Bakersfield Masonic Lodge

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The laying of a cornerstone may not seem like much of an occasion to some, but it only seems fitting that when the Masonic Lodge on 18th Street started the building process, it brought attention far and wide.

“May this temple be a home of nourishment for the poor, the weary and the heavy laden…May it be a place of joy for eyes dimmed with tears, for hearts towed down by grief, for the distressed in body and mind…May it stand for generations yet to be, immune from fire and shock, welcoming to its fraternal hospitality the Masons of California and all lands,” Senator Samuel M. Shortridge proclaimed at the 1924 ceremony.

Bakersfield Masonic Lodge

Bakersfield Masonic Lodge

His words seemed to have been a sort of blessing for the temple, which still stands in all its grandeur to this day. Dale St. Claire, the general secretary for the Bakersfield Scottish Rite, revealed that the history of masonry in Bakersfield began the very same year that our fair city was incorporated. “Masonry had its start in 1873 with the Bakersfield Lodge 224. The first temple was on Chester Avenue back in the good old days.” Fire laid the structure to waste in 1889, but the current building—the one which Senator Shortridge so proudly spoke of—was ready for occupancy in 1926.

As an article in The Bakersfield Californian hailed it as “one of the most solemn and spiritually significant occasions in the history of Masonry in Kern County…More than one thousand spectators thronged the scene.” Not everyone understood why such a marvelous structure was being erected, however, and to this, Henry A. Jastro (another speaker at the ceremony and Mason) explained, “We have in this city today about 700 members in the Blue lodges and a little over a thousand members in the lodges throughout the county…So while this building seems large, I predict that with the growth of our county there will be but a few years pass by when another and, I hope, a more elaborate temple will have to be built.”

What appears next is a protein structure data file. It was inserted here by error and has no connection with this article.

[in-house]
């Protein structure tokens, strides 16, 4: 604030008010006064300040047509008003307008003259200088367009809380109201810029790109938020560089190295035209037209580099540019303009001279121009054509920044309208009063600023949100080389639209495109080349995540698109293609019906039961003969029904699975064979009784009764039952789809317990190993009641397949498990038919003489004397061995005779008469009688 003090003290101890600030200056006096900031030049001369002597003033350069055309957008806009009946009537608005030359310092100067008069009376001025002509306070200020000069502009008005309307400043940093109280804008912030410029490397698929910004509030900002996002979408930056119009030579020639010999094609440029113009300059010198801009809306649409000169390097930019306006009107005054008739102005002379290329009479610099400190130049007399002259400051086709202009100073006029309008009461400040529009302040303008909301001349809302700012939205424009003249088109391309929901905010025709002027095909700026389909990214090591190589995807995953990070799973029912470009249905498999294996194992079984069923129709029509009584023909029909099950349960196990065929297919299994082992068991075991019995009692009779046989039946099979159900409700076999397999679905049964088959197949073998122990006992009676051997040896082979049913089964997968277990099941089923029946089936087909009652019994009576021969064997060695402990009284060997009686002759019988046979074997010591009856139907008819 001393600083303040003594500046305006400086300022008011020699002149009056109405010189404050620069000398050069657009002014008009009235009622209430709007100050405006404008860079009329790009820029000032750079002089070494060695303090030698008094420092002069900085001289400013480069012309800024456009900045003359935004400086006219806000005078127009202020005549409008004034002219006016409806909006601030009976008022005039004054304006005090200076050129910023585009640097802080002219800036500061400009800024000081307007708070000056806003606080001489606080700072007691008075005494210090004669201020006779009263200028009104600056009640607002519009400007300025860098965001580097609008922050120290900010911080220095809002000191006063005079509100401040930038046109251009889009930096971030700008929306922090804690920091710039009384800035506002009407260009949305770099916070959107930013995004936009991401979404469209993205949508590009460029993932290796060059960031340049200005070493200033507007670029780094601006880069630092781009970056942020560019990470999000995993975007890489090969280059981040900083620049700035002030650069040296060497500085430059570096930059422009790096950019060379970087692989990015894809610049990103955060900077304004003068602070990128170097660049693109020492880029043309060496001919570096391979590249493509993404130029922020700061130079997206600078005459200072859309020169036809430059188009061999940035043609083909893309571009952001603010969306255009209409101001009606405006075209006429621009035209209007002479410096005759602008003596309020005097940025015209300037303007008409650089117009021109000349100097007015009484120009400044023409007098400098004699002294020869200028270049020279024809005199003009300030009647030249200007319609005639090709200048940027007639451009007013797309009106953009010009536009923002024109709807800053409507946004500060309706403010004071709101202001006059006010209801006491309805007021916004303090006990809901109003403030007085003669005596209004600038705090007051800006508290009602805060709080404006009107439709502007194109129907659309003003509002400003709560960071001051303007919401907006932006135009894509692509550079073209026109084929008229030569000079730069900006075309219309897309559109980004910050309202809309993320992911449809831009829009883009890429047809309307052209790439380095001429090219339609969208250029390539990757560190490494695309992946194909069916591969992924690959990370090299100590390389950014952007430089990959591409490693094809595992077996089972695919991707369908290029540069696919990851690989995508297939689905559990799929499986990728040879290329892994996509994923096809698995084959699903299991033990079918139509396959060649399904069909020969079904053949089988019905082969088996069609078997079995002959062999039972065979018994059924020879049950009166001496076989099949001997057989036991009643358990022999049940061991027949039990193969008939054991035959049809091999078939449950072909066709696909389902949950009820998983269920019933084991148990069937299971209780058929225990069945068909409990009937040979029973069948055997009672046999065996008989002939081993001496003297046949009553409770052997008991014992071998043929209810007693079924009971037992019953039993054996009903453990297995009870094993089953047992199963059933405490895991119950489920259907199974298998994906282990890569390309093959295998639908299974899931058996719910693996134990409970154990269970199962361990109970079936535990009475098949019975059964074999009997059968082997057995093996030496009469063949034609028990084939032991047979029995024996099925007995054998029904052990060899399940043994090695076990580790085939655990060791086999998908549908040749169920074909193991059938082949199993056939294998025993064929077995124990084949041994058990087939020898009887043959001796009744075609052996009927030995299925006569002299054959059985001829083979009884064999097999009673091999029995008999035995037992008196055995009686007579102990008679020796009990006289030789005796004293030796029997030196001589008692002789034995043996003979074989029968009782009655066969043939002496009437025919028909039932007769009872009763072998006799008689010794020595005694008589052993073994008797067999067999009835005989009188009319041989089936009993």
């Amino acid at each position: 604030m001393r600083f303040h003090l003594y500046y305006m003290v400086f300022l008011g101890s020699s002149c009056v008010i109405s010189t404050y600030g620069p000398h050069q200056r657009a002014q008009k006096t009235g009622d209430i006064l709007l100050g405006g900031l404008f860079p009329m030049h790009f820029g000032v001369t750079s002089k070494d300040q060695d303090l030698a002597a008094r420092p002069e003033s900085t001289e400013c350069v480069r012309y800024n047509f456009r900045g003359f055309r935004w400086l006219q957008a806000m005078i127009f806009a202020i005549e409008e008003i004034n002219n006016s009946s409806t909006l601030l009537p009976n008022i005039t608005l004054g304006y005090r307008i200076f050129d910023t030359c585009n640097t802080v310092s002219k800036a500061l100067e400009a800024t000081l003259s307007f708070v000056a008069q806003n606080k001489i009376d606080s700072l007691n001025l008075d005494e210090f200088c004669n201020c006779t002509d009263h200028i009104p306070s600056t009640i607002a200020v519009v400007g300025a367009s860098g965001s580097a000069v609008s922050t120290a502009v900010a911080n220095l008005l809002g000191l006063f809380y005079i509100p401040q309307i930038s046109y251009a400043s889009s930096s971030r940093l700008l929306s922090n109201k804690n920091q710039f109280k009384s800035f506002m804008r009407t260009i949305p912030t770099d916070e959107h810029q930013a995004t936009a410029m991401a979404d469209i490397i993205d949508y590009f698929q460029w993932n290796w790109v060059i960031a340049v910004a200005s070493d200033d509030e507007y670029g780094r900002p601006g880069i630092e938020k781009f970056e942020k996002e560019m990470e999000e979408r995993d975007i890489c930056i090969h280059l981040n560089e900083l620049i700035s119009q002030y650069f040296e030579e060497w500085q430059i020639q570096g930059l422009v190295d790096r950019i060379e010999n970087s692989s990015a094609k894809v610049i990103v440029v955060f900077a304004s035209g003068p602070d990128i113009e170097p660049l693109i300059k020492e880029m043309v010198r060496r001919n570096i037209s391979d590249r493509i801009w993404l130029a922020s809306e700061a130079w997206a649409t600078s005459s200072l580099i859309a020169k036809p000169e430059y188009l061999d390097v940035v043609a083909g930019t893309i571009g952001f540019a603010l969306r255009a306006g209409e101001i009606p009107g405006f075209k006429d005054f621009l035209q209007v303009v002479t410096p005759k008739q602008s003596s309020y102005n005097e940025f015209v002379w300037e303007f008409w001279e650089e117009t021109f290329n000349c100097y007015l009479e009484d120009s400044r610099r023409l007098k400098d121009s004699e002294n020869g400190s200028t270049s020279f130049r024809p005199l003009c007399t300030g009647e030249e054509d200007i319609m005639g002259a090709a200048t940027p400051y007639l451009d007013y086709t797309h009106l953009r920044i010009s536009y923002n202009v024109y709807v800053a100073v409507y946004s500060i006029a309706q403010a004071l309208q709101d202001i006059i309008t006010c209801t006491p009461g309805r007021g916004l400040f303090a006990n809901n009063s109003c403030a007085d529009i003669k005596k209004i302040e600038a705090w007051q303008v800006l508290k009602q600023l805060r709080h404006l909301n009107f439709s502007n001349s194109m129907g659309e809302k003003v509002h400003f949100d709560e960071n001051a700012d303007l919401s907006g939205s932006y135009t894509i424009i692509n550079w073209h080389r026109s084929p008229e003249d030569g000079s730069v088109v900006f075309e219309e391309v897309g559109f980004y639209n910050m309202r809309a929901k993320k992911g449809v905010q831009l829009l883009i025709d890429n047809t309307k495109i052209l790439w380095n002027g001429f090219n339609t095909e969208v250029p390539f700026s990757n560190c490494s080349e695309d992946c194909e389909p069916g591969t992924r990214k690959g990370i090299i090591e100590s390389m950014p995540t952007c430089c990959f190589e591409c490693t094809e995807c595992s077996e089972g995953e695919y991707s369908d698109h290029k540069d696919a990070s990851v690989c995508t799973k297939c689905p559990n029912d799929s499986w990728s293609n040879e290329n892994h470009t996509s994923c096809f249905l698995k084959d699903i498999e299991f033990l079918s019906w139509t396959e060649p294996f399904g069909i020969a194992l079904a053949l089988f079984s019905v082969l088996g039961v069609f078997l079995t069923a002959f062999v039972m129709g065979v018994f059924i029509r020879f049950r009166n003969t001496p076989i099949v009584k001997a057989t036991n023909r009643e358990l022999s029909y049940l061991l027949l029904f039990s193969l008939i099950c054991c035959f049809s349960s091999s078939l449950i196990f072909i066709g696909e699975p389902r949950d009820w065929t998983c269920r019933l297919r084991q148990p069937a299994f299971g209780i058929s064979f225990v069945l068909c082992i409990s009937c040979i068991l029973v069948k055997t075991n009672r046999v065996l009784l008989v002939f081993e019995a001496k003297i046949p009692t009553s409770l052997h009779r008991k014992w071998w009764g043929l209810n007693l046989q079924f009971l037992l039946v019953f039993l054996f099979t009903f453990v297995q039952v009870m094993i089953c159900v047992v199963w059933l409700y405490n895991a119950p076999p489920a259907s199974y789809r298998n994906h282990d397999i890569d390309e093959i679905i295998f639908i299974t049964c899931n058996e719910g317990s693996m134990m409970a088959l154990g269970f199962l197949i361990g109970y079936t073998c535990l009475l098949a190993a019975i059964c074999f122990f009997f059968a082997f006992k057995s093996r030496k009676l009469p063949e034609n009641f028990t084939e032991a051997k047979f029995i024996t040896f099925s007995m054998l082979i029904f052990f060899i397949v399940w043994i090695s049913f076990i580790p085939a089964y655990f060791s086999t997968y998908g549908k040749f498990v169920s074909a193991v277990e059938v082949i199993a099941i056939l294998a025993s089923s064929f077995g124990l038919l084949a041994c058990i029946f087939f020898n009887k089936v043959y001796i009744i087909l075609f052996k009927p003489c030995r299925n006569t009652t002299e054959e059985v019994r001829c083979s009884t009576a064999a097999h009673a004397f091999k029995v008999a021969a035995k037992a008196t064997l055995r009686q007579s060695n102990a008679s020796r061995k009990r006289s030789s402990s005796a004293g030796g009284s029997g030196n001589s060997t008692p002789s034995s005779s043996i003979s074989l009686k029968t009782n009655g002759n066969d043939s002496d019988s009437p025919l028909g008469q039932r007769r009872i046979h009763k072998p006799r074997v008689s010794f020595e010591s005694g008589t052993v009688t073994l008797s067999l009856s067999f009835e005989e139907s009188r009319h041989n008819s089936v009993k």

Perhaps the men would be pleased with the Lodge’s (and the many other affiliates) ability to uphold the high standards laid for it so many years ago, as they have raised hundreds of thousands of dollars in charitable funds over the years. From children’s hospitals to cancer research, the “cornerstone of character” is still, to this day, a place offering refuge and peace to those who need it the most.

Photos Courtesy of Chris Brewer

Article appeared in our 31-4 Issue – October 2014

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